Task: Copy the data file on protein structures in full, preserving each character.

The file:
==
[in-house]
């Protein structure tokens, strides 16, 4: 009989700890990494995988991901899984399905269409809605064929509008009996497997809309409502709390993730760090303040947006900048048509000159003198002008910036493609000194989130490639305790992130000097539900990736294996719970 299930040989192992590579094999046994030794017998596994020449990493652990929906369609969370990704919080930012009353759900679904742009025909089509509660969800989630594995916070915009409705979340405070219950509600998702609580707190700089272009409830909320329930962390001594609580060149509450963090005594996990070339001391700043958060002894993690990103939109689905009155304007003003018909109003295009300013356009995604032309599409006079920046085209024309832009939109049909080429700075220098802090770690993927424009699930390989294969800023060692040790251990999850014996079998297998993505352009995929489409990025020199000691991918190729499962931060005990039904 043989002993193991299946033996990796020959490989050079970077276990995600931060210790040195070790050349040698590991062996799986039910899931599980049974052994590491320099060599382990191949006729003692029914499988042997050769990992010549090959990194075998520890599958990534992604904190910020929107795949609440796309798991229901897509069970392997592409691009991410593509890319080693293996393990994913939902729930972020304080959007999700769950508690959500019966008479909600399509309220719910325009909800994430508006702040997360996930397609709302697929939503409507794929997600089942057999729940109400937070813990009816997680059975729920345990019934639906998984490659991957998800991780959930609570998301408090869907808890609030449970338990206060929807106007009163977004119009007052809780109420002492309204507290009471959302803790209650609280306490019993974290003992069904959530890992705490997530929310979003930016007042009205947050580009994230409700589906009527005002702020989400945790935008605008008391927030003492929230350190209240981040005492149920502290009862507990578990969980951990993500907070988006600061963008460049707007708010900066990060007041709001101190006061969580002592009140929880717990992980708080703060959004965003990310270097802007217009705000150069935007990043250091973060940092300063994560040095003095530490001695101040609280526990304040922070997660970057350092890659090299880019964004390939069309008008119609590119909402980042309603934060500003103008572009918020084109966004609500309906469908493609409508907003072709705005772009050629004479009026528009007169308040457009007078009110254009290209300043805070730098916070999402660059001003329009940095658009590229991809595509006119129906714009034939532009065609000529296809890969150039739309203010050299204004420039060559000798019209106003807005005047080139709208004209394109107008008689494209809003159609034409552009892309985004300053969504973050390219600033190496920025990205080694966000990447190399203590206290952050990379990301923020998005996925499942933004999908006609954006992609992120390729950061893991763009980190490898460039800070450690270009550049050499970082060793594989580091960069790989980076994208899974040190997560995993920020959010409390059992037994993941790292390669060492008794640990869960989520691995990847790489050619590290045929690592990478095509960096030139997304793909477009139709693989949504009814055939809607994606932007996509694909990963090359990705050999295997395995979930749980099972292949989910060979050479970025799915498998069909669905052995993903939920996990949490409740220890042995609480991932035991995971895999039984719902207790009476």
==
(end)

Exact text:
[in-house]
């Protein structure tokens, strides 16, 4: 009989700890990494995988991901899984399905269409809605064929509008009996497997809309409502709390993730760090303040947006900048048509000159003198002008910036493609000194989130490639305790992130000097539900990736294996719970 299930040989192992590579094999046994030794017998596994020449990493652990929906369609969370990704919080930012009353759900679904742009025909089509509660969800989630594995916070915009409705979340405070219950509600998702609580707190700089272009409830909320329930962390001594609580060149509450963090005594996990070339001391700043958060002894993690990103939109689905009155304007003003018909109003295009300013356009995604032309599409006079920046085209024309832009939109049909080429700075220098802090770690993927424009699930390989294969800023060692040790251990999850014996079998297998993505352009995929489409990025020199000691991918190729499962931060005990039904 043989002993193991299946033996990796020959490989050079970077276990995600931060210790040195070790050349040698590991062996799986039910899931599980049974052994590491320099060599382990191949006729003692029914499988042997050769990992010549090959990194075998520890599958990534992604904190910020929107795949609440796309798991229901897509069970392997592409691009991410593509890319080693293996393990994913939902729930972020304080959007999700769950508690959500019966008479909600399509309220719910325009909800994430508006702040997360996930397609709302697929939503409507794929997600089942057999729940109400937070813990009816997680059975729920345990019934639906998984490659991957998800991780959930609570998301408090869907808890609030449970338990206060929807106007009163977004119009007052809780109420002492309204507290009471959302803790209650609280306490019993974290003992069904959530890992705490997530929310979003930016007042009205947050580009994230409700589906009527005002702020989400945790935008605008008391927030003492929230350190209240981040005492149920502290009862507990578990969980951990993500907070988006600061963008460049707007708010900066990060007041709001101190006061969580002592009140929880717990992980708080703060959004965003990310270097802007217009705000150069935007990043250091973060940092300063994560040095003095530490001695101040609280526990304040922070997660970057350092890659090299880019964004390939069309008008119609590119909402980042309603934060500003103008572009918020084109966004609500309906469908493609409508907003072709705005772009050629004479009026528009007169308040457009007078009110254009290209300043805070730098916070999402660059001003329009940095658009590229991809595509006119129906714009034939532009065609000529296809890969150039739309203010050299204004420039060559000798019209106003807005005047080139709208004209394109107008008689494209809003159609034409552009892309985004300053969504973050390219600033190496920025990205080694966000990447190399203590206290952050990379990301923020998005996925499942933004999908006609954006992609992120390729950061893991763009980190490898460039800070450690270009550049050499970082060793594989580091960069790989980076994208899974040190997560995993920020959010409390059992037994993941790292390669060492008794640990869960989520691995990847790489050619590290045929690592990478095509960096030139997304793909477009139709693989949504009814055939809607994606932007996509694909990963090359990705050999295997395995979930749980099972292949989910060979050479970025799915498998069909669905052995993903939920996990949490409740220890042995609480991932035991995971895999039984719902207790009476």